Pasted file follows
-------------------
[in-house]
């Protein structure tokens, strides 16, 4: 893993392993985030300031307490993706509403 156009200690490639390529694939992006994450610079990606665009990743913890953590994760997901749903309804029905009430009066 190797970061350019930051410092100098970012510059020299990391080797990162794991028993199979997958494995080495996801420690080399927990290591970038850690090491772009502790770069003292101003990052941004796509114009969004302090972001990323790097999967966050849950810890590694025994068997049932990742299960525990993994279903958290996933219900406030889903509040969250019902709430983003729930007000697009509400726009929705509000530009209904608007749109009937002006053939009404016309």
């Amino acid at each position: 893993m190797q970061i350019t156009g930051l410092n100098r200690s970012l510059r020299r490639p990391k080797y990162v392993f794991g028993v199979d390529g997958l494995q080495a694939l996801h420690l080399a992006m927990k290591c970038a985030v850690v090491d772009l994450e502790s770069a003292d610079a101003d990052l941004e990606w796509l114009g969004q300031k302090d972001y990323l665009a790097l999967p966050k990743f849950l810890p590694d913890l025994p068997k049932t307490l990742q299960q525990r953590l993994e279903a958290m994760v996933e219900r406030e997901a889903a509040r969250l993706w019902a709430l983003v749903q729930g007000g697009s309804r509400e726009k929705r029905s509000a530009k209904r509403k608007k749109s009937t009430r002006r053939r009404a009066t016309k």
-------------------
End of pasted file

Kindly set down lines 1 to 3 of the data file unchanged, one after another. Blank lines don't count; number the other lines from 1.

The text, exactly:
[in-house]
């Protein structure tokens, strides 16, 4: 893993392993985030300031307490993706509403 156009200690490639390529694939992006994450610079990606665009990743913890953590994760997901749903309804029905009430009066 190797970061350019930051410092100098970012510059020299990391080797990162794991028993199979997958494995080495996801420690080399927990290591970038850690090491772009502790770069003292101003990052941004796509114009969004302090972001990323790097999967966050849950810890590694025994068997049932990742299960525990993994279903958290996933219900406030889903509040969250019902709430983003729930007000697009509400726009929705509000530009209904608007749109009937002006053939009404016309």
């Amino acid at each position: 893993m190797q970061i350019t156009g930051l410092n100098r200690s970012l510059r020299r490639p990391k080797y990162v392993f794991g028993v199979d390529g997958l494995q080495a694939l996801h420690l080399a992006m927990k290591c970038a985030v850690v090491d772009l994450e502790s770069a003292d610079a101003d990052l941004e990606w796509l114009g969004q300031k302090d972001y990323l665009a790097l999967p966050k990743f849950l810890p590694d913890l025994p068997k049932t307490l990742q299960q525990r953590l993994e279903a958290m994760v996933e219900r406030e997901a889903a509040r969250l993706w019902a709430l983003v749903q729930g007000g697009s309804r509400e726009k929705r029905s509000a530009k209904r509403k608007k749109s009937t009430r002006r053939r009404a009066t016309k």